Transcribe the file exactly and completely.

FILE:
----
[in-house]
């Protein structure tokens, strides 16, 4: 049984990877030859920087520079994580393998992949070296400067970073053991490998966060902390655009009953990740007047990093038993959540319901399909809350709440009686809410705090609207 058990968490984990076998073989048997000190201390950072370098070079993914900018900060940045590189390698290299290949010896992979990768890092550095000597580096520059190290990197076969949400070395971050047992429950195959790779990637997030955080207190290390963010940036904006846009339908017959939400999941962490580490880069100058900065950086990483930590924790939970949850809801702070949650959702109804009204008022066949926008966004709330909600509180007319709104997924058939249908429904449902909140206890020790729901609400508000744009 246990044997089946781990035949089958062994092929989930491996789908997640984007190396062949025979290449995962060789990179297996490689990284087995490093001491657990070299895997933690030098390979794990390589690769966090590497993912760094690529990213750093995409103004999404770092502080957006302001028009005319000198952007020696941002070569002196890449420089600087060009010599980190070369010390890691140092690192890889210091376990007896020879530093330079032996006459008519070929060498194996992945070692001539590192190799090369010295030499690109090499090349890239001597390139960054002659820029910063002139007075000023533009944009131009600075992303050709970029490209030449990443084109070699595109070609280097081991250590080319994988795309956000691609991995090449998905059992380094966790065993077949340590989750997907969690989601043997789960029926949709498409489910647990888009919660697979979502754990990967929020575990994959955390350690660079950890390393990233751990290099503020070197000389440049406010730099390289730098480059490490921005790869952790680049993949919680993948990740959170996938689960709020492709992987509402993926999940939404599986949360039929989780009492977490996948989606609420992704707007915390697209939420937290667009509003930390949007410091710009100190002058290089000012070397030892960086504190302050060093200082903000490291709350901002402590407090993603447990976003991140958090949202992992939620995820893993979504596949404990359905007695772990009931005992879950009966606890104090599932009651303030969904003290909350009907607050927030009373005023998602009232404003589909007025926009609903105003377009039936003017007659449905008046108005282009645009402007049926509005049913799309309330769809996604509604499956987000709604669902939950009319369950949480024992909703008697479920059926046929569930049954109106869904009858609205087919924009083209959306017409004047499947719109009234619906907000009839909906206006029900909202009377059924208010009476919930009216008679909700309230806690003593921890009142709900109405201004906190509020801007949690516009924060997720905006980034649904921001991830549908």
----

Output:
[in-house]
């Protein structure tokens, strides 16, 4: 049984990877030859920087520079994580393998992949070296400067970073053991490998966060902390655009009953990740007047990093038993959540319901399909809350709440009686809410705090609207 058990968490984990076998073989048997000190201390950072370098070079993914900018900060940045590189390698290299290949010896992979990768890092550095000597580096520059190290990197076969949400070395971050047992429950195959790779990637997030955080207190290390963010940036904006846009339908017959939400999941962490580490880069100058900065950086990483930590924790939970949850809801702070949650959702109804009204008022066949926008966004709330909600509180007319709104997924058939249908429904449902909140206890020790729901609400508000744009 246990044997089946781990035949089958062994092929989930491996789908997640984007190396062949025979290449995962060789990179297996490689990284087995490093001491657990070299895997933690030098390979794990390589690769966090590497993912760094690529990213750093995409103004999404770092502080957006302001028009005319000198952007020696941002070569002196890449420089600087060009010599980190070369010390890691140092690192890889210091376990007896020879530093330079032996006459008519070929060498194996992945070692001539590192190799090369010295030499690109090499090349890239001597390139960054002659820029910063002139007075000023533009944009131009600075992303050709970029490209030449990443084109070699595109070609280097081991250590080319994988795309956000691609991995090449998905059992380094966790065993077949340590989750997907969690989601043997789960029926949709498409489910647990888009919660697979979502754990990967929020575990994959955390350690660079950890390393990233751990290099503020070197000389440049406010730099390289730098480059490490921005790869952790680049993949919680993948990740959170996938689960709020492709992987509402993926999940939404599986949360039929989780009492977490996948989606609420992704707007915390697209939420937290667009509003930390949007410091710009100190002058290089000012070397030892960086504190302050060093200082903000490291709350901002402590407090993603447990976003991140958090949202992992939620995820893993979504596949404990359905007695772990009931005992879950009966606890104090599932009651303030969904003290909350009907607050927030009373005023998602009232404003589909007025926009609903105003377009039936003017007659449905008046108005282009645009402007049926509005049913799309309330769809996604509604499956987000709604669902939950009319369950949480024992909703008697479920059926046929569930049954109106869904009858609205087919924009083209959306017409004047499947719109009234619906907000009839909906206006029900909202009377059924208010009476919930009216008679909700309230806690003593921890009142709900109405201004906190509020801007949690516009924060997720905006980034649904921001991830549908």